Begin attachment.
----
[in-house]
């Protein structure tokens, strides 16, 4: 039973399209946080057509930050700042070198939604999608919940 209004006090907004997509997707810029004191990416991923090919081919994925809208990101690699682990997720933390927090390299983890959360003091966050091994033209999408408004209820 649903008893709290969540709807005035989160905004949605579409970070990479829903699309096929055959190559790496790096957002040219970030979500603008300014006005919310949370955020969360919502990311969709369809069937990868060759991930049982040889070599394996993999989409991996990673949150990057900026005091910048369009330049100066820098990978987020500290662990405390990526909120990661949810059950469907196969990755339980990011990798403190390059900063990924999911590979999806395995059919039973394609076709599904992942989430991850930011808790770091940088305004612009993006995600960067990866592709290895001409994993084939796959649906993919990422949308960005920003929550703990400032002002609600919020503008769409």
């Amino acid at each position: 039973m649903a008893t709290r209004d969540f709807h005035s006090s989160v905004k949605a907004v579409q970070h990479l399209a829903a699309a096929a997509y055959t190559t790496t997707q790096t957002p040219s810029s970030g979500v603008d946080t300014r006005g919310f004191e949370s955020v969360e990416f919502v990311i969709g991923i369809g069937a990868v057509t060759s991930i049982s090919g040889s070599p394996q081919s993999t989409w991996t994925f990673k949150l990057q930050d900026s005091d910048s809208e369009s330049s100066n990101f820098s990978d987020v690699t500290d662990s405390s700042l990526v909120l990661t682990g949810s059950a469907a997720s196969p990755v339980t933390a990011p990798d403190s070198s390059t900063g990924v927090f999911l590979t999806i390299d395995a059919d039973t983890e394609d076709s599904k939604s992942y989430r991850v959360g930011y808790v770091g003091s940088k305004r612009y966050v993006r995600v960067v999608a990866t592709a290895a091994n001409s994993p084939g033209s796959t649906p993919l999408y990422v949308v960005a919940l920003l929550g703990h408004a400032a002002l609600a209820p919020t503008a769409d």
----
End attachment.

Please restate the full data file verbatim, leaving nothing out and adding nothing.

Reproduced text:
[in-house]
């Protein structure tokens, strides 16, 4: 039973399209946080057509930050700042070198939604999608919940 209004006090907004997509997707810029004191990416991923090919081919994925809208990101690699682990997720933390927090390299983890959360003091966050091994033209999408408004209820 649903008893709290969540709807005035989160905004949605579409970070990479829903699309096929055959190559790496790096957002040219970030979500603008300014006005919310949370955020969360919502990311969709369809069937990868060759991930049982040889070599394996993999989409991996990673949150990057900026005091910048369009330049100066820098990978987020500290662990405390990526909120990661949810059950469907196969990755339980990011990798403190390059900063990924999911590979999806395995059919039973394609076709599904992942989430991850930011808790770091940088305004612009993006995600960067990866592709290895001409994993084939796959649906993919990422949308960005920003929550703990400032002002609600919020503008769409």
């Amino acid at each position: 039973m649903a008893t709290r209004d969540f709807h005035s006090s989160v905004k949605a907004v579409q970070h990479l399209a829903a699309a096929a997509y055959t190559t790496t997707q790096t957002p040219s810029s970030g979500v603008d946080t300014r006005g919310f004191e949370s955020v969360e990416f919502v990311i969709g991923i369809g069937a990868v057509t060759s991930i049982s090919g040889s070599p394996q081919s993999t989409w991996t994925f990673k949150l990057q930050d900026s005091d910048s809208e369009s330049s100066n990101f820098s990978d987020v690699t500290d662990s405390s700042l990526v909120l990661t682990g949810s059950a469907a997720s196969p990755v339980t933390a990011p990798d403190s070198s390059t900063g990924v927090f999911l590979t999806i390299d395995a059919d039973t983890e394609d076709s599904k939604s992942y989430r991850v959360g930011y808790v770091g003091s940088k305004r612009y966050v993006r995600v960067v999608a990866t592709a290895a091994n001409s994993p084939g033209s796959t649906p993919l999408y990422v949308v960005a919940l920003l929550g703990h408004a400032a002002l609600a209820p919020t503008a769409d």